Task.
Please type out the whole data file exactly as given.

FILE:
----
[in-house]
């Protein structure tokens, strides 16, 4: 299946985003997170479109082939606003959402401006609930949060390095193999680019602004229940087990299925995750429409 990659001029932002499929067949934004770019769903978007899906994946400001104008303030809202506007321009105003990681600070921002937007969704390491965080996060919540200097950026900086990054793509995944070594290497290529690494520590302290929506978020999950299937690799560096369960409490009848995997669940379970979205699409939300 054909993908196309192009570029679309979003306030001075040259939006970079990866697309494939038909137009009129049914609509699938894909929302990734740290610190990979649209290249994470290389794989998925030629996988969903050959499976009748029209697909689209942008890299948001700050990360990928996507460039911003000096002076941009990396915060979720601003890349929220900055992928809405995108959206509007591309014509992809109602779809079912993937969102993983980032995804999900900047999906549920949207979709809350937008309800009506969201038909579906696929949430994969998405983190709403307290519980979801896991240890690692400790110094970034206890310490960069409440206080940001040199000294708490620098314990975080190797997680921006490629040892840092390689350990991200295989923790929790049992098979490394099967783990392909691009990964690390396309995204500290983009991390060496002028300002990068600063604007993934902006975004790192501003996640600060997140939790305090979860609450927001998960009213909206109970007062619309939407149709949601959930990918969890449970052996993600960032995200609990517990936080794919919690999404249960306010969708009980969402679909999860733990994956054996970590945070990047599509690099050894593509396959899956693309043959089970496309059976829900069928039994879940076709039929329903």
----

[in-house]
């Protein structure tokens, strides 16, 4: 299946985003997170479109082939606003959402401006609930949060390095193999680019602004229940087990299925995750429409 990659001029932002499929067949934004770019769903978007899906994946400001104008303030809202506007321009105003990681600070921002937007969704390491965080996060919540200097950026900086990054793509995944070594290497290529690494520590302290929506978020999950299937690799560096369960409490009848995997669940379970979205699409939300 054909993908196309192009570029679309979003306030001075040259939006970079990866697309494939038909137009009129049914609509699938894909929302990734740290610190990979649209290249994470290389794989998925030629996988969903050959499976009748029209697909689209942008890299948001700050990360990928996507460039911003000096002076941009990396915060979720601003890349929220900055992928809405995108959206509007591309014509992809109602779809079912993937969102993983980032995804999900900047999906549920949207979709809350937008309800009506969201038909579906696929949430994969998405983190709403307290519980979801896991240890690692400790110094970034206890310490960069409440206080940001040199000294708490620098314990975080190797997680921006490629040892840092390689350990991200295989923790929790049992098979490394099967783990392909691009990964690390396309995204500290983009991390060496002028300002990068600063604007993934902006975004790192501003996640600060997140939790305090979860609450927001998960009213909206109970007062619309939407149709949601959930990918969890449970052996993600960032995200609990517990936080794919919690999404249960306010969708009980969402679909999860733990994956054996970590945070990047599509690099050894593509396959899956693309043959089970496309059976829900069928039994879940076709039929329903």